Carmelo Anthony Gets Awkward Stares from Teammates after Playing Rush on Locker Room Sound System
Canadian Power Trio’s Vibe Silences Most Nuggets Players
Melo’s Fellow. Rush Bass Player/Vocalist Geddy Lee probably never imaged he’d be a divine inspiration for one of the NBA’s top stars.
DENVER, CO (Sportsman’s Daily Wire Service) — Members of the Denver Nuggets are still perplexed as a string of bizarre behavior exhibited by their teammate and star forward Carmelo Anthony is in its ninth day. After last week’s exciting win against the Boston Celtics, Anthony sprinted into the locker room ahead of most of his teammates and selected the post game music. “Usually we’ve got some hip hop or a little R&B kickin’,” said guard Allen Iverson. “But then Melo busts out Rush or some shit, and my dawgs are like, ‘wha?’”
Rush, the Canadian progressive rock power trio, known for their Ayn Rand-inspired lyrics and technical instrumental prowess, peaked in the late 1970’s and early 1980’s and still enjoy a fan base of predominantly white male, heavy metal enthusiasts.
“Actually, I kind of like it,” said Nuggets Head Coach George Karl. “And of course (Lithuanian born small forward) Linas Kleiza is always off by himself playing air guitar.”
“I got two words for ya, Awk – ward,” said power forward Kenyon Martin. “He just won’t stop with the damn Rush. The second those jams comes on, brothers are all backin’ out of the room, rolling their eyes like it was the last place on earth they want to be. Melo’s either messin’ with our heads, or he’s freakin’.”
Speculation on what could be causing Anthony’s strange actions has made for interesting sports talk radio show fodder. Strength and Conditioning Coach Steve Hess sees nothing physically wrong with Anthony. “I’d like to get the doc’s opinion on this of course,” said Hess. “But he looks fine. It’s gotta be his mind. Hell, I remember Rush as a kid. Sure, (Neil) Peart’s drumming was a treat, but even then I found the lyrics plodding and the guitar work was your typical self-indulgent wank fest.”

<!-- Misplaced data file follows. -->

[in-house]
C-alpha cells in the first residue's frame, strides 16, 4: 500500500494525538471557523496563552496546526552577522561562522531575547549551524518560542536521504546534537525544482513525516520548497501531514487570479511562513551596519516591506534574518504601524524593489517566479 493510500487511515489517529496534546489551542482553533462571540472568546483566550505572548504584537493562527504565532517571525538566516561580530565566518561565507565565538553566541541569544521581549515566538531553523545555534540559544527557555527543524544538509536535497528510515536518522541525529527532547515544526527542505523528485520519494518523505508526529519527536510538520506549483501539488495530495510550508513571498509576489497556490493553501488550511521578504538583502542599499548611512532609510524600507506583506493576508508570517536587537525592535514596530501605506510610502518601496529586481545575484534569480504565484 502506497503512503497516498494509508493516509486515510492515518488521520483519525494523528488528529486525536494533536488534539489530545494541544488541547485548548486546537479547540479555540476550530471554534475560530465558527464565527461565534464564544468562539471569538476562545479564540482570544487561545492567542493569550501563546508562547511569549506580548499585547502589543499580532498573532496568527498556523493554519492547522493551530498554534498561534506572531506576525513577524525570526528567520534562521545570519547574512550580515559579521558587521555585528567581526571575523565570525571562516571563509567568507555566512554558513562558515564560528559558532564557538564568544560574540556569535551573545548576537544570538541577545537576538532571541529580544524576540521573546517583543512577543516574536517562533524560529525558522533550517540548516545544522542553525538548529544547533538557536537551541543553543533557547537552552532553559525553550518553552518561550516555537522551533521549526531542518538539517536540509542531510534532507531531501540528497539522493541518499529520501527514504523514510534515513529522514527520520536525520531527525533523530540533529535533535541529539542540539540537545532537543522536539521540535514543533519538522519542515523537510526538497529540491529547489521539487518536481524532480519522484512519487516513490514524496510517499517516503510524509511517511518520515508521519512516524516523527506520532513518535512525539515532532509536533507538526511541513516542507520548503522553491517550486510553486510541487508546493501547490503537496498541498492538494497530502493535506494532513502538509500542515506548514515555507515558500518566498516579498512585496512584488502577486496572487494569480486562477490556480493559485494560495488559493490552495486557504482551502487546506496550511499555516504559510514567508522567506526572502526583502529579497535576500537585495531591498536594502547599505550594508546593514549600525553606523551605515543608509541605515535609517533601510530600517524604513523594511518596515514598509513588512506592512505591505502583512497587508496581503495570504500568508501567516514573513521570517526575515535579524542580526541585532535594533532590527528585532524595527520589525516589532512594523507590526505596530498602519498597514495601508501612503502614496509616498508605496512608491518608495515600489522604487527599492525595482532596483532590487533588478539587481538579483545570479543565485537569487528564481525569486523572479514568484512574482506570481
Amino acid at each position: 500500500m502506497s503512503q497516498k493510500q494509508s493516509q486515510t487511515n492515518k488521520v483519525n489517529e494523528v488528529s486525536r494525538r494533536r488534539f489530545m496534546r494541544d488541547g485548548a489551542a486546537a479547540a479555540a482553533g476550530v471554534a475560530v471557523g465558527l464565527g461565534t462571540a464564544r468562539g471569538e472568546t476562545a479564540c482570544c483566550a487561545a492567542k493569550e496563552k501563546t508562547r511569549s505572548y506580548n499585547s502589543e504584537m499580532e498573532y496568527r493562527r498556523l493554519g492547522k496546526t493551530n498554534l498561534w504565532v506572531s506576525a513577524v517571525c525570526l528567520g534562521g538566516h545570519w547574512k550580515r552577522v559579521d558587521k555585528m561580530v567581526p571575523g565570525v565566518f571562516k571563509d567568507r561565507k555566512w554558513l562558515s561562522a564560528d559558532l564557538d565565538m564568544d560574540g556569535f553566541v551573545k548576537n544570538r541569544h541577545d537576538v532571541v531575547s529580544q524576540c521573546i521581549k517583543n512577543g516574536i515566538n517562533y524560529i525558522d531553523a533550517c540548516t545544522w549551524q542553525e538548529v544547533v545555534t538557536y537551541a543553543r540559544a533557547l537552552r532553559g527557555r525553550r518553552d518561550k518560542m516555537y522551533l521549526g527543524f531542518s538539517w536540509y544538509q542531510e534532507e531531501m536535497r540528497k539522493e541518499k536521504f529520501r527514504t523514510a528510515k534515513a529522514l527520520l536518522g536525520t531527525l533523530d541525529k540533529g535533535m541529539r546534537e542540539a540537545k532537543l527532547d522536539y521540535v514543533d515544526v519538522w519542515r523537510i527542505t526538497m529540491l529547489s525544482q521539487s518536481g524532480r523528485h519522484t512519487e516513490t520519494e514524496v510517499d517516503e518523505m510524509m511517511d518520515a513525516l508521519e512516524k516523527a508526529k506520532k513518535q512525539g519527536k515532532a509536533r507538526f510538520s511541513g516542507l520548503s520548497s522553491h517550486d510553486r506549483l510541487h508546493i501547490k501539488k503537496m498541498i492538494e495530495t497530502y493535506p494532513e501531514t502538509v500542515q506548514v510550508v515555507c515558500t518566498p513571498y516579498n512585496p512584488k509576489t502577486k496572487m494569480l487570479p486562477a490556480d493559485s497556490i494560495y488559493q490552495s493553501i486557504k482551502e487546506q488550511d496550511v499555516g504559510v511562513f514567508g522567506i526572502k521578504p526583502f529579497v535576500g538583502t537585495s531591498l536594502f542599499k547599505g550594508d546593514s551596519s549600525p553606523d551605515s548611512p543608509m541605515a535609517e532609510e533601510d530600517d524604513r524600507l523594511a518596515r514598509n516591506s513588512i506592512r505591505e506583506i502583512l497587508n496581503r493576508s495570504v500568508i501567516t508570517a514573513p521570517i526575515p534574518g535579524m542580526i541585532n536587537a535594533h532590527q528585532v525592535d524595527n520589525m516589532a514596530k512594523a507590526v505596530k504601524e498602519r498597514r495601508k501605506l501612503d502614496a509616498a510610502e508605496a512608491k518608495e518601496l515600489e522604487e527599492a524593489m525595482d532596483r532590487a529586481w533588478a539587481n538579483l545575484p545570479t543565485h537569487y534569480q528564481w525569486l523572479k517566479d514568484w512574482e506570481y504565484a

Anthony answered reporter’s questions as the strains of Alex Lifeson’s blistering guitar solo from “Cygnus X-1” could be heard in the background. “Sure I contributed with twenty-nine points tonight, and it’s nice we won,” said the Nuggets 23 year old star. “But what really matters is what’s being said in this music. Listen to this. You hear that? That is musical genius going on fellas. You don’t hear that kind of bass line in anything by Soulja Boy. These boys are playin’ some serious lines together. It has depth.”
Anthony continued his almost fanatical discourse on the group’s musical legacy as clearly uncomfortable teammates quickly dressed en masse while looking straight ahead, making eye contact with no one. “This is off the 1977 follow up to 2112, called A Farewell to Kings. It was at this point that Neil Peart began to truly discover himself as a lyricist,” added an emotional Anthony. “And Geddy Lee’s quasi-falsetto is performed with more confidence. When I hear this, it just makes me want to go out and drop fifty on the Lakers.”
“He’s very ill,” said Nuggets point guard Chucky Atkins. “This sort of musical mutiny is what can destroy a team at its core. I just pray he can get some help before it’s too late. Thank God I’ve still got Kanye on my Ipod. But I’m not liking what I’m seeing around here. Yesterday I saw Marcus Camby actually groovin’ on (1980 Rush hit) Spirit of the Radio. He didn’t think I saw him, but I saw him. He was groovin’.
The Authors of The Sportsman’s Daily